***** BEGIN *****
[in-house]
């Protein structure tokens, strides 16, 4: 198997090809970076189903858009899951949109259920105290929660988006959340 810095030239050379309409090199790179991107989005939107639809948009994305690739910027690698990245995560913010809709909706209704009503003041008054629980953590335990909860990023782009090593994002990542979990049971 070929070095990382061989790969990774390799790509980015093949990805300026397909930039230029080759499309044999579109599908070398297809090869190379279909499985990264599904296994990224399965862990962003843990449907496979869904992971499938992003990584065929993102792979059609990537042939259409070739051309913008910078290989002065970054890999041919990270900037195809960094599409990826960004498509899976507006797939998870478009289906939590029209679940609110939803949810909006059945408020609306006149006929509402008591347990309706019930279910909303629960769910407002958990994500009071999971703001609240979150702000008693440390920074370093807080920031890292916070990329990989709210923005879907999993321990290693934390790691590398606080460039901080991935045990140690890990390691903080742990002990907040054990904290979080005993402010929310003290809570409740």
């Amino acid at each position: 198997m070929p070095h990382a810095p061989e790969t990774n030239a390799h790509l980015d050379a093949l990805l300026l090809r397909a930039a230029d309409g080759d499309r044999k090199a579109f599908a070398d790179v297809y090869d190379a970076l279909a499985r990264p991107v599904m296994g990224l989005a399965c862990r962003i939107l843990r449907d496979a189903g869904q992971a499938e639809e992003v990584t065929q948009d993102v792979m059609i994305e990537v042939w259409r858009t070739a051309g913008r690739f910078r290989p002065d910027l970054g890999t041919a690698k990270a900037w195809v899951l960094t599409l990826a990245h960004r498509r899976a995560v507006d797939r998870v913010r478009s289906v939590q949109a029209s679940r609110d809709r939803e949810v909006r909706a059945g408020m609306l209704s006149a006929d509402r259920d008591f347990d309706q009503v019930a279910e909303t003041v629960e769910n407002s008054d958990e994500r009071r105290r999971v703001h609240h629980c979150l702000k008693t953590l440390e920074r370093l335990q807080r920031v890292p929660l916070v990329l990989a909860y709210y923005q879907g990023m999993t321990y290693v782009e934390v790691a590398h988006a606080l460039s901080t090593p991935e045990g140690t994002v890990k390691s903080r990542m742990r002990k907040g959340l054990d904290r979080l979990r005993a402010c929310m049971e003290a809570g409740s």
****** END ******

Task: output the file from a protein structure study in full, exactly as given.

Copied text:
[in-house]
């Protein structure tokens, strides 16, 4: 198997090809970076189903858009899951949109259920105290929660988006959340 810095030239050379309409090199790179991107989005939107639809948009994305690739910027690698990245995560913010809709909706209704009503003041008054629980953590335990909860990023782009090593994002990542979990049971 070929070095990382061989790969990774390799790509980015093949990805300026397909930039230029080759499309044999579109599908070398297809090869190379279909499985990264599904296994990224399965862990962003843990449907496979869904992971499938992003990584065929993102792979059609990537042939259409070739051309913008910078290989002065970054890999041919990270900037195809960094599409990826960004498509899976507006797939998870478009289906939590029209679940609110939803949810909006059945408020609306006149006929509402008591347990309706019930279910909303629960769910407002958990994500009071999971703001609240979150702000008693440390920074370093807080920031890292916070990329990989709210923005879907999993321990290693934390790691590398606080460039901080991935045990140690890990390691903080742990002990907040054990904290979080005993402010929310003290809570409740």
């Amino acid at each position: 198997m070929p070095h990382a810095p061989e790969t990774n030239a390799h790509l980015d050379a093949l990805l300026l090809r397909a930039a230029d309409g080759d499309r044999k090199a579109f599908a070398d790179v297809y090869d190379a970076l279909a499985r990264p991107v599904m296994g990224l989005a399965c862990r962003i939107l843990r449907d496979a189903g869904q992971a499938e639809e992003v990584t065929q948009d993102v792979m059609i994305e990537v042939w259409r858009t070739a051309g913008r690739f910078r290989p002065d910027l970054g890999t041919a690698k990270a900037w195809v899951l960094t599409l990826a990245h960004r498509r899976a995560v507006d797939r998870v913010r478009s289906v939590q949109a029209s679940r609110d809709r939803e949810v909006r909706a059945g408020m609306l209704s006149a006929d509402r259920d008591f347990d309706q009503v019930a279910e909303t003041v629960e769910n407002s008054d958990e994500r009071r105290r999971v703001h609240h629980c979150l702000k008693t953590l440390e920074r370093l335990q807080r920031v890292p929660l916070v990329l990989a909860y709210y923005q879907g990023m999993t321990y290693v782009e934390v790691a590398h988006a606080l460039s901080t090593p991935e045990g140690t994002v890990k390691s903080r990542m742990r002990k907040g959340l054990d904290r979080l979990r005993a402010c929310m049971e003290a809570g409740s």